In an alternate universe, Mauricio Pochettino’s Manchester United have just cruised past Watford to keep pace with the Premier League leaders, and Ole Gunnar Solskjaer is preparing his Molde team for a trip to Brann.
Instead, the reality is that Solskjaer, who was meant to hand over the reins to the Argentine more than two years ago, is only now just saying his goodbyes. When Jose Mourinho was sacked in December 2018, the plan was for Solskjaer to steady the ship as caretaker manager until the end of the season and let United prepare their approach to Tottenham for Pochettino.
United’s executive vice chairman Ed Woodward still insists there was no defining moment that prompted the club to veer away from what had been decided, although beating Pochettino’s Spurs 1-0 at Wembley in January 2019 did Solskjaer no harm at all.
The Norwegian won his first eight games in charge, but Woodward was also impressed by the way he handled back-to-back defeats to Arsenal and Wolves in March. Woodward particularly liked that Solskjaer had the courage to call the 2-1 defeat at Molineux the worst performance of his tenure.
Woodward remains adamant that United’s initial form under Solskjaer — 14 wins from his first 17 games — did not “force his hand” to appoint him permanently in March 2019, but sources have told ESPN that people around the executive vice chairman believe he was seduced by their friendly working relationship, a stark contrast to the stress of dealing with Mourinho’s constant demands.
Solskjaer was initially brought in to put “smiles back on people’s faces,” and the grin was there until the bitter end. When the camera wouldn’t work for his video news conference following the 4-1 defeat to Watford on Saturday, he could be heard joking behind the black screen: “I don’t think they’ll want to see me anyway.”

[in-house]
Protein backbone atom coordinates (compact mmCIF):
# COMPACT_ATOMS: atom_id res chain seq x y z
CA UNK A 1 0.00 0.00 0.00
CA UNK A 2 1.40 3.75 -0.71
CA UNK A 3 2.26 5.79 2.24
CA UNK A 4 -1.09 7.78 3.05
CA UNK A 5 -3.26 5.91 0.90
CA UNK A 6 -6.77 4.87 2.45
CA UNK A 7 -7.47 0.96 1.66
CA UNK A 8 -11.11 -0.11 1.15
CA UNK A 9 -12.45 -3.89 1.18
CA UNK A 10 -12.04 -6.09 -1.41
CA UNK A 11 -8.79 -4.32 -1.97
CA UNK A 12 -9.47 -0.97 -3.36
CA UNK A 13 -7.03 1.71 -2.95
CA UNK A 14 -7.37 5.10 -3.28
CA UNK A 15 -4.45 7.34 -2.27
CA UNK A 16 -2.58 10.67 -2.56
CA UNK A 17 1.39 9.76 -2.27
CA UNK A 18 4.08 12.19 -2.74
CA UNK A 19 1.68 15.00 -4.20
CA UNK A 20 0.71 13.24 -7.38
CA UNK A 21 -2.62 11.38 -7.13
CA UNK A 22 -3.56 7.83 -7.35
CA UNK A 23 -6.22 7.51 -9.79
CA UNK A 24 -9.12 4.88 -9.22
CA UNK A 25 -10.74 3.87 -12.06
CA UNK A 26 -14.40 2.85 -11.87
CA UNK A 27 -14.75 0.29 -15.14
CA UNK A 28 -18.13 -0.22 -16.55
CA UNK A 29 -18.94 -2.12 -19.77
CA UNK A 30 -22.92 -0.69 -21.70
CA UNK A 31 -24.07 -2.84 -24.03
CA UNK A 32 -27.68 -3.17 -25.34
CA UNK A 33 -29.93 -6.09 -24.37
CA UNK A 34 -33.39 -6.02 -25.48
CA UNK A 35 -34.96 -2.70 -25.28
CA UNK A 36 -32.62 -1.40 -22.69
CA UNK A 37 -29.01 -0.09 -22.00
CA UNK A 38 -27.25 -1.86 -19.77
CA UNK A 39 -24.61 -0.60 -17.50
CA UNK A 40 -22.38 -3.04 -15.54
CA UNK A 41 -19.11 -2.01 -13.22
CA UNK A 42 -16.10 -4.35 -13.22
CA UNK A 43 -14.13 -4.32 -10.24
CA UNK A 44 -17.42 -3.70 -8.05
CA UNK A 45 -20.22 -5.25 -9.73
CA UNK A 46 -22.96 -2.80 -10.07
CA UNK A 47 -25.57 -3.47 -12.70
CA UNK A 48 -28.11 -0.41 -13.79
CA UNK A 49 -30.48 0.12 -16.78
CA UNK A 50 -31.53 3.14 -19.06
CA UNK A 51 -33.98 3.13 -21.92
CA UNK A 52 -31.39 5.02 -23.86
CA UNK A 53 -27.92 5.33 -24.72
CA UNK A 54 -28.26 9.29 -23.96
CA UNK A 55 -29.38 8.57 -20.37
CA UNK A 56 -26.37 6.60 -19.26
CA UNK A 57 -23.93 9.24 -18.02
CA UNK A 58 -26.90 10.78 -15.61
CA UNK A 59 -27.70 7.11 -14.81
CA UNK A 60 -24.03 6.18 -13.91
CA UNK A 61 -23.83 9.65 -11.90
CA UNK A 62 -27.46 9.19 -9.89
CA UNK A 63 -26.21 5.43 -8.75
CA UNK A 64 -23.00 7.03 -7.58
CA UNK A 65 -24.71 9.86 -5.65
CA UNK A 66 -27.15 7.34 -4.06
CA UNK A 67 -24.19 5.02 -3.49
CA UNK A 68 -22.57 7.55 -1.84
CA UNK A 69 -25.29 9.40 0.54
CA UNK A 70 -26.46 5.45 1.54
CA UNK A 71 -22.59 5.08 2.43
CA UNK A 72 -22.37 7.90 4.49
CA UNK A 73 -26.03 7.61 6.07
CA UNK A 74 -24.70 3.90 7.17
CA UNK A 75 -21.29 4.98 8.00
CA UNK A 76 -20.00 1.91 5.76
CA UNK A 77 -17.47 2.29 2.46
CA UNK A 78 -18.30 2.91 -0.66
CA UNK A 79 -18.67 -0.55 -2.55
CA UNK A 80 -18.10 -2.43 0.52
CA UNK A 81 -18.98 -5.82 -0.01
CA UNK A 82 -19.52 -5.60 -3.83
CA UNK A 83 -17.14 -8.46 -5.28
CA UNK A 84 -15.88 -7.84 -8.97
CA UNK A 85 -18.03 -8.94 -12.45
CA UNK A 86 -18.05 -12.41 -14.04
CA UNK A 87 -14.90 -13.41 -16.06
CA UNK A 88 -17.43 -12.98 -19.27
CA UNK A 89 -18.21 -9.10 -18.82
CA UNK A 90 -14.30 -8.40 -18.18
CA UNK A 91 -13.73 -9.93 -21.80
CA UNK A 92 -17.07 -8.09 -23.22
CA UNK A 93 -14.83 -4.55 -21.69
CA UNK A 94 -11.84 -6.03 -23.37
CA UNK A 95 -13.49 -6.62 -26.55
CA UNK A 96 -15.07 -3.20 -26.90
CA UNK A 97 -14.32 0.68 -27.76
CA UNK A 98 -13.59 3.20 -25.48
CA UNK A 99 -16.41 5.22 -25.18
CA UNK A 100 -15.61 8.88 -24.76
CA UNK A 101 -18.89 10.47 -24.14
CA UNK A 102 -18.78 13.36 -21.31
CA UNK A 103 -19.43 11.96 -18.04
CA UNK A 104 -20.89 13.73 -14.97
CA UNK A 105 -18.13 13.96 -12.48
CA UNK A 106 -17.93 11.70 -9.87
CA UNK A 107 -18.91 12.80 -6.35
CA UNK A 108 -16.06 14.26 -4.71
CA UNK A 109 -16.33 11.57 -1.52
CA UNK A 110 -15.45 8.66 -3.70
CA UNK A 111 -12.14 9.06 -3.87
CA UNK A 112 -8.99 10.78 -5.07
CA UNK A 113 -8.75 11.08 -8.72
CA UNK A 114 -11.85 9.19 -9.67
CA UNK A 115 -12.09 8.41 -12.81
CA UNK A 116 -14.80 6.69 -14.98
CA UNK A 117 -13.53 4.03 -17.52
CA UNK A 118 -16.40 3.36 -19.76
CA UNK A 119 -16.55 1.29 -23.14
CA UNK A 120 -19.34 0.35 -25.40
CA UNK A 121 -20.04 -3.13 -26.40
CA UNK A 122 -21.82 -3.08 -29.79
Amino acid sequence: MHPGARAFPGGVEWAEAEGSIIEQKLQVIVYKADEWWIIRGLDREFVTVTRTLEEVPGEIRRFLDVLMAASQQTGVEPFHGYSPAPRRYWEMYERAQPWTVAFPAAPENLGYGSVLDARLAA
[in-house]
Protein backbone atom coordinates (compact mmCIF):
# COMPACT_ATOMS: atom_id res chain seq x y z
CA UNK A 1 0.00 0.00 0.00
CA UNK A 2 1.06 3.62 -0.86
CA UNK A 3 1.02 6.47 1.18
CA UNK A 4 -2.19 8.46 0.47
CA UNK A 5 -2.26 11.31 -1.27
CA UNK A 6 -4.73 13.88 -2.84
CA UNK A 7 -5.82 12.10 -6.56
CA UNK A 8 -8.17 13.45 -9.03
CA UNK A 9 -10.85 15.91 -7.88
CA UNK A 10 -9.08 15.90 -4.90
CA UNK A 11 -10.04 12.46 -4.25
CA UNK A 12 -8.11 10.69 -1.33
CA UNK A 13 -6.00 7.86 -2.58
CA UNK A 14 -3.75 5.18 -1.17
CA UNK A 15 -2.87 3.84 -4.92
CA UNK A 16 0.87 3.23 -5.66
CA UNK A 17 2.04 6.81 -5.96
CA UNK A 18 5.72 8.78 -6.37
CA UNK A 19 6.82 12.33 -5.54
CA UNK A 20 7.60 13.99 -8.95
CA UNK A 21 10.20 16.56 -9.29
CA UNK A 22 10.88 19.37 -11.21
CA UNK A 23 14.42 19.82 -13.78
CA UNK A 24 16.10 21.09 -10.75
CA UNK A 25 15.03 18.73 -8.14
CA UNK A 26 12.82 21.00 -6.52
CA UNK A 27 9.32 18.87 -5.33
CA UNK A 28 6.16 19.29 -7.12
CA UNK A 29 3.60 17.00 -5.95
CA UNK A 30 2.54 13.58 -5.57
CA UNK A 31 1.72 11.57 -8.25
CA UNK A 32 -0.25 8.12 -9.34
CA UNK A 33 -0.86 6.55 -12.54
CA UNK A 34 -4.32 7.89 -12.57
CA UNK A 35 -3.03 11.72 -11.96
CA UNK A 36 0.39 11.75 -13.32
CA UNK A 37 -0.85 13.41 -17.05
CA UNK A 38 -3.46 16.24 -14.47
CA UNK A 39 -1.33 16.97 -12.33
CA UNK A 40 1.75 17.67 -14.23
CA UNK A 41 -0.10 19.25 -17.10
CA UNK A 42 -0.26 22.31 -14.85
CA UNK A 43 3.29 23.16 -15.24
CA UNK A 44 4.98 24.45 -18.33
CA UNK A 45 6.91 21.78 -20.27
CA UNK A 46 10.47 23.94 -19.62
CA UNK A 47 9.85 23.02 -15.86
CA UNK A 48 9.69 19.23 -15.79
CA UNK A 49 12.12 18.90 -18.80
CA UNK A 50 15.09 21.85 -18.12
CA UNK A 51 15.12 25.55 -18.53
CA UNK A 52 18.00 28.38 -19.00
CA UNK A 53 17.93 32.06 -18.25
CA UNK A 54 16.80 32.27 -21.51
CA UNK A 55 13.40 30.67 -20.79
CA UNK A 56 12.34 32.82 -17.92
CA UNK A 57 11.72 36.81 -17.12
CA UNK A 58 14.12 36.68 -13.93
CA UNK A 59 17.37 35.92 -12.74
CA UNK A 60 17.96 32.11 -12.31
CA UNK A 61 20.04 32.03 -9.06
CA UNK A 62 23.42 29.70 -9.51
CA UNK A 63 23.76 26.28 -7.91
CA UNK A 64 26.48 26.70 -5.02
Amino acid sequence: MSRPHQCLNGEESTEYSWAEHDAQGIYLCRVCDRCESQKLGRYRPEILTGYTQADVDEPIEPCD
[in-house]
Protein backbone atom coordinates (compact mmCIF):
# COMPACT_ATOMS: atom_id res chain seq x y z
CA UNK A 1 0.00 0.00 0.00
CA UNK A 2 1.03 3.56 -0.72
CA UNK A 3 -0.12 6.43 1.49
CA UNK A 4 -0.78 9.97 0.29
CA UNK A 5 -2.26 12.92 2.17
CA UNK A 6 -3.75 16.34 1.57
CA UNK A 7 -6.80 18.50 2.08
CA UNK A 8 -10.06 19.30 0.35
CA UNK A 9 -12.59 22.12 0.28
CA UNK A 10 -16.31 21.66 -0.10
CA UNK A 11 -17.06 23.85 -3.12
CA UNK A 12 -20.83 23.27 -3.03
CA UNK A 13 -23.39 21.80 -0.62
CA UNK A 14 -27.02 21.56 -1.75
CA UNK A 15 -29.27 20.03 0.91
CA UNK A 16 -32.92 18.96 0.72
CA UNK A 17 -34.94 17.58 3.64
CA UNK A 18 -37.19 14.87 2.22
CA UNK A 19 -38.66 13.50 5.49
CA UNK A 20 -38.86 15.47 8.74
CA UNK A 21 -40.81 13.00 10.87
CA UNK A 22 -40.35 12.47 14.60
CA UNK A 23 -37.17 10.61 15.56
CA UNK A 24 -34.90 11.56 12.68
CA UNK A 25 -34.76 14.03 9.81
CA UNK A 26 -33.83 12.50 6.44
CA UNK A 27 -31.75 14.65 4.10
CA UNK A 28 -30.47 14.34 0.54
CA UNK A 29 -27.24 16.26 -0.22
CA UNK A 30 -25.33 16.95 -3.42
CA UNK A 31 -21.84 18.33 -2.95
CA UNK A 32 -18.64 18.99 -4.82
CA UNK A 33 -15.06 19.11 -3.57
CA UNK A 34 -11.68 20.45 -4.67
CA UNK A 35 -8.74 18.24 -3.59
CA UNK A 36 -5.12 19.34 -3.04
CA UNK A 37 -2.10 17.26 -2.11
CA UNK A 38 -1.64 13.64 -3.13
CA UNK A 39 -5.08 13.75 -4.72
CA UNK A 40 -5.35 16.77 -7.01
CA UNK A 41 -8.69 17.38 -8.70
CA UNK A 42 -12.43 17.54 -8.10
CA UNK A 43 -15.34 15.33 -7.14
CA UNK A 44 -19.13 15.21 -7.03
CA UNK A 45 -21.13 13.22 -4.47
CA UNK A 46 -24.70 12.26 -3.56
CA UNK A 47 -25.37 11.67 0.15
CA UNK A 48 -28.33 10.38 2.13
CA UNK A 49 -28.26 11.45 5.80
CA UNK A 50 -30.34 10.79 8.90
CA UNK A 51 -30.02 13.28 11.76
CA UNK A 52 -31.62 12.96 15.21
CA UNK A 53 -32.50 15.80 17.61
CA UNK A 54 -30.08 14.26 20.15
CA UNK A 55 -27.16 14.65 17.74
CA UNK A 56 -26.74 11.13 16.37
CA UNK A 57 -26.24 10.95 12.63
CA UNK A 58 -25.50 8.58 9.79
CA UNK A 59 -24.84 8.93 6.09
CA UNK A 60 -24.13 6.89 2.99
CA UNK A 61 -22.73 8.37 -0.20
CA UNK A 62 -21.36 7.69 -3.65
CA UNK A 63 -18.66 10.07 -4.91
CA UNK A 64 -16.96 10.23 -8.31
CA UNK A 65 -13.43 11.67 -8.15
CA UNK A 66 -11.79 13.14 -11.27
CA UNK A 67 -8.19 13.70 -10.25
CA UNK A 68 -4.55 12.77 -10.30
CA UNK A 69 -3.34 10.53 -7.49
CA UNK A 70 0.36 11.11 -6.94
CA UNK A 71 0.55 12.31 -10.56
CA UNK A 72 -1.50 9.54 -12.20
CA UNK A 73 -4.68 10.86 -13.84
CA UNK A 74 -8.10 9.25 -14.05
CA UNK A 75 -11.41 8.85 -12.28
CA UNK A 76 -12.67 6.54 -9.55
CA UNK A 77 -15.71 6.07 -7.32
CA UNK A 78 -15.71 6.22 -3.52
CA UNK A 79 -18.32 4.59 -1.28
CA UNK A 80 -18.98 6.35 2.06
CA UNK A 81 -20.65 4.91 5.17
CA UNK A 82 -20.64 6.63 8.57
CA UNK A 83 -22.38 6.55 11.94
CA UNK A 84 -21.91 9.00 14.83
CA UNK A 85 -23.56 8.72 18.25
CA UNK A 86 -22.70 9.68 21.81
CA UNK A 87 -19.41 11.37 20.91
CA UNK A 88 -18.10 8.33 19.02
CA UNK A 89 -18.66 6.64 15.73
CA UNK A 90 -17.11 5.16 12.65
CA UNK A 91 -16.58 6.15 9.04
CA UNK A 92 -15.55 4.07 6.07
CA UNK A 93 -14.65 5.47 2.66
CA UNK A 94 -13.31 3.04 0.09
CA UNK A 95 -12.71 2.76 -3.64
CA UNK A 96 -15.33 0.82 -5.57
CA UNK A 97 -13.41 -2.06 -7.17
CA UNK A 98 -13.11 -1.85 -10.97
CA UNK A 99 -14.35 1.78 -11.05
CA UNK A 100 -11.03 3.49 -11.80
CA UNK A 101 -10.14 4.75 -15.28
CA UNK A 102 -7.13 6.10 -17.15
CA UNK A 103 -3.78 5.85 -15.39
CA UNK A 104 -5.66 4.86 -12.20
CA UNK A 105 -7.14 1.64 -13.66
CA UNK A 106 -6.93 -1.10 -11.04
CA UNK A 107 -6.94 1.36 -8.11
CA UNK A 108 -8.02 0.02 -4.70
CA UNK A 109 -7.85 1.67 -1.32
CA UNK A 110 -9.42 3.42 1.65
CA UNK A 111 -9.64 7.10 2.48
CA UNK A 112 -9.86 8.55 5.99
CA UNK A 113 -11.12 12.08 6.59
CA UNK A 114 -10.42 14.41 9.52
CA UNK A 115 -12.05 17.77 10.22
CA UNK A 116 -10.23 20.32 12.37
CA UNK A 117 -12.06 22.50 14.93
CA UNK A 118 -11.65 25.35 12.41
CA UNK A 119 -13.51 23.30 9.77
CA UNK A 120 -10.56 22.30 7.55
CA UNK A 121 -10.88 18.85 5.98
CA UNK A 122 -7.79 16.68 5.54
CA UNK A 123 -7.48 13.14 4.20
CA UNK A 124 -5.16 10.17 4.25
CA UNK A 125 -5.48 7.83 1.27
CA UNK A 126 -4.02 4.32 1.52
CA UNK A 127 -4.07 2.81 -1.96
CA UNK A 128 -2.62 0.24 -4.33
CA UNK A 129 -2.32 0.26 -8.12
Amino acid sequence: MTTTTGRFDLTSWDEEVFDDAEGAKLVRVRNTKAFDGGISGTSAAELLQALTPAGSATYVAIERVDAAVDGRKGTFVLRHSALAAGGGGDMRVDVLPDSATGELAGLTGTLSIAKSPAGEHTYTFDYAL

Popular, but he had no edge
Solskjaer was popular with the staff, and when United were knocked out of the Europa League by Sevilla in August 2020, the travel department were nervous to tell him they were struggling to organise a plane to fly to the team back from Cologne on such short notice. He told them not to worry and that the players would just have to stay in Germany for another night. When the hotel in Bern for the Champions League match with Young Boys in September was not up to the club’s usual standards, Solskjaer just laughed it off. “Jose would have gone ballistic if he had still been in charge,” one source told ESPN.
Visitors to Solskjaer’s office at Carrington were often surprised that he was the one making the tea or coffee, while he also insisted on sitting with his players at meal times rather than at the designated coaches table.
There were always concerns that Solskjaer would not be able to compete with elite coaches like Pep Guardiola and Jurgen Klopp (the talk around Molde in December 2018 was whether he had done enough to earn a new contract), but Woodward told close colleagues he “played the part” of United manager very well.